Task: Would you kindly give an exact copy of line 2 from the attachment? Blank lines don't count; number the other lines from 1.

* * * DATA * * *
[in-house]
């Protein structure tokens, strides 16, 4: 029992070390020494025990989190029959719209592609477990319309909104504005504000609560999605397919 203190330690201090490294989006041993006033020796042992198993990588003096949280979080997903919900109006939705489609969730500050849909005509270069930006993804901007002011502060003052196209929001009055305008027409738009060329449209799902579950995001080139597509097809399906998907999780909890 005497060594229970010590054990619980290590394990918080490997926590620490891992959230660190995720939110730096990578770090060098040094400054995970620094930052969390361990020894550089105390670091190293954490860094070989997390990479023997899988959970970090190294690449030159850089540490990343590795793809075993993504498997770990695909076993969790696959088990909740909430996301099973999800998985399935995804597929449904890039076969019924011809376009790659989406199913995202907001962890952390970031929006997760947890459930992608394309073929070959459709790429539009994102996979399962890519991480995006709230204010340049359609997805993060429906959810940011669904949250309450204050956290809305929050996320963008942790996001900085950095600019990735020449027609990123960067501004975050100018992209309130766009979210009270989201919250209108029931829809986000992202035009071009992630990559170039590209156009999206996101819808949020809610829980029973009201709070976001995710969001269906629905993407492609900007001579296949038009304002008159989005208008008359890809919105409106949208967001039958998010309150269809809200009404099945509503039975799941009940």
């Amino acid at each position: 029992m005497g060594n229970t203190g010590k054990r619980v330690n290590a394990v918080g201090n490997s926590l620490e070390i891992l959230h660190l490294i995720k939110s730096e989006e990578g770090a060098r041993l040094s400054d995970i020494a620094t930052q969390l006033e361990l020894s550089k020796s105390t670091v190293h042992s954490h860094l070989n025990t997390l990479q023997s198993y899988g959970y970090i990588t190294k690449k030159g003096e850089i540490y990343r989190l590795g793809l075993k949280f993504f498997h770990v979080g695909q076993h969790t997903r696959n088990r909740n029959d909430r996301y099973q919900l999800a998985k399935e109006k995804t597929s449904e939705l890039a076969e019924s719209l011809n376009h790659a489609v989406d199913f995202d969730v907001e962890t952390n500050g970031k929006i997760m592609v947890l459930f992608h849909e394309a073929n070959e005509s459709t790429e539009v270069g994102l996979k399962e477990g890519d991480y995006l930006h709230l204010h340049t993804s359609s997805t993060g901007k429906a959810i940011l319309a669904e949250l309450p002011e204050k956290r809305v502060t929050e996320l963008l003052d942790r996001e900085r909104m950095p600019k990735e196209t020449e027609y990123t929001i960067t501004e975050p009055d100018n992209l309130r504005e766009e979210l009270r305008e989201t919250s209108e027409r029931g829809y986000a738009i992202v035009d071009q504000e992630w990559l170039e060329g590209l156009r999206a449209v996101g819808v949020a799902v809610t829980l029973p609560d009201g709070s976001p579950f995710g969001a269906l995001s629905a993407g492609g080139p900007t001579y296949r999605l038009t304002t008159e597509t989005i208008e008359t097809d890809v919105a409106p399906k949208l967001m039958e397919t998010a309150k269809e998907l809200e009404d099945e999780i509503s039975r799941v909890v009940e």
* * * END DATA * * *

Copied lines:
């Protein structure tokens, strides 16, 4: 029992070390020494025990989190029959719209592609477990319309909104504005504000609560999605397919 203190330690201090490294989006041993006033020796042992198993990588003096949280979080997903919900109006939705489609969730500050849909005509270069930006993804901007002011502060003052196209929001009055305008027409738009060329449209799902579950995001080139597509097809399906998907999780909890 005497060594229970010590054990619980290590394990918080490997926590620490891992959230660190995720939110730096990578770090060098040094400054995970620094930052969390361990020894550089105390670091190293954490860094070989997390990479023997899988959970970090190294690449030159850089540490990343590795793809075993993504498997770990695909076993969790696959088990909740909430996301099973999800998985399935995804597929449904890039076969019924011809376009790659989406199913995202907001962890952390970031929006997760947890459930992608394309073929070959459709790429539009994102996979399962890519991480995006709230204010340049359609997805993060429906959810940011669904949250309450204050956290809305929050996320963008942790996001900085950095600019990735020449027609990123960067501004975050100018992209309130766009979210009270989201919250209108029931829809986000992202035009071009992630990559170039590209156009999206996101819808949020809610829980029973009201709070976001995710969001269906629905993407492609900007001579296949038009304002008159989005208008008359890809919105409106949208967001039958998010309150269809809200009404099945509503039975799941009940």